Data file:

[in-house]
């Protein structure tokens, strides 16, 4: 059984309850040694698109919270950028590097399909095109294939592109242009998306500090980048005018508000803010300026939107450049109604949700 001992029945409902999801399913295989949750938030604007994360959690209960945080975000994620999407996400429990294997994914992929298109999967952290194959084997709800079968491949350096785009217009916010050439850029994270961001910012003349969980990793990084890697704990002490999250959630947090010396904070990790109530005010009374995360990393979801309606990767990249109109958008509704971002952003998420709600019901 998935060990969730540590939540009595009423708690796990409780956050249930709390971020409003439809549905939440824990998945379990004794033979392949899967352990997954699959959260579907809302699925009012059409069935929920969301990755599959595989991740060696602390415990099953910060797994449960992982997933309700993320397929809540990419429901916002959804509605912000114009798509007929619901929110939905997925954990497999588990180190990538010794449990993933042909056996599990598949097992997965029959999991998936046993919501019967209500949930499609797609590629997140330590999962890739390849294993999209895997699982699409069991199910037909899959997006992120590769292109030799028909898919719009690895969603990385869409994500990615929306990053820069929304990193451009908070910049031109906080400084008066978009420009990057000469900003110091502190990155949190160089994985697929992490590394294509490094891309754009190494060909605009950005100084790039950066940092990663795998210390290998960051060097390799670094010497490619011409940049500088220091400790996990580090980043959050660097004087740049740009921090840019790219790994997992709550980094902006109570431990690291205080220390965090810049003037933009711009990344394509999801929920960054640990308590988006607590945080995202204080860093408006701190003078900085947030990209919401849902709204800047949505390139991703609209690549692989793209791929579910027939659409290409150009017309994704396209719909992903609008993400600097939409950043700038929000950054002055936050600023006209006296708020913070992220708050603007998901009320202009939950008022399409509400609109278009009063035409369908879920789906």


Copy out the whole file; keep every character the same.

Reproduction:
[in-house]
């Protein structure tokens, strides 16, 4: 059984309850040694698109919270950028590097399909095109294939592109242009998306500090980048005018508000803010300026939107450049109604949700 001992029945409902999801399913295989949750938030604007994360959690209960945080975000994620999407996400429990294997994914992929298109999967952290194959084997709800079968491949350096785009217009916010050439850029994270961001910012003349969980990793990084890697704990002490999250959630947090010396904070990790109530005010009374995360990393979801309606990767990249109109958008509704971002952003998420709600019901 998935060990969730540590939540009595009423708690796990409780956050249930709390971020409003439809549905939440824990998945379990004794033979392949899967352990997954699959959260579907809302699925009012059409069935929920969301990755599959595989991740060696602390415990099953910060797994449960992982997933309700993320397929809540990419429901916002959804509605912000114009798509007929619901929110939905997925954990497999588990180190990538010794449990993933042909056996599990598949097992997965029959999991998936046993919501019967209500949930499609797609590629997140330590999962890739390849294993999209895997699982699409069991199910037909899959997006992120590769292109030799028909898919719009690895969603990385869409994500990615929306990053820069929304990193451009908070910049031109906080400084008066978009420009990057000469900003110091502190990155949190160089994985697929992490590394294509490094891309754009190494060909605009950005100084790039950066940092990663795998210390290998960051060097390799670094010497490619011409940049500088220091400790996990580090980043959050660097004087740049740009921090840019790219790994997992709550980094902006109570431990690291205080220390965090810049003037933009711009990344394509999801929920960054640990308590988006607590945080995202204080860093408006701190003078900085947030990209919401849902709204800047949505390139991703609209690549692989793209791929579910027939659409290409150009017309994704396209719909992903609008993400600097939409950043700038929000950054002055936050600023006209006296708020913070992220708050603007998901009320202009939950008022399409509400609109278009009063035409369908879920789906």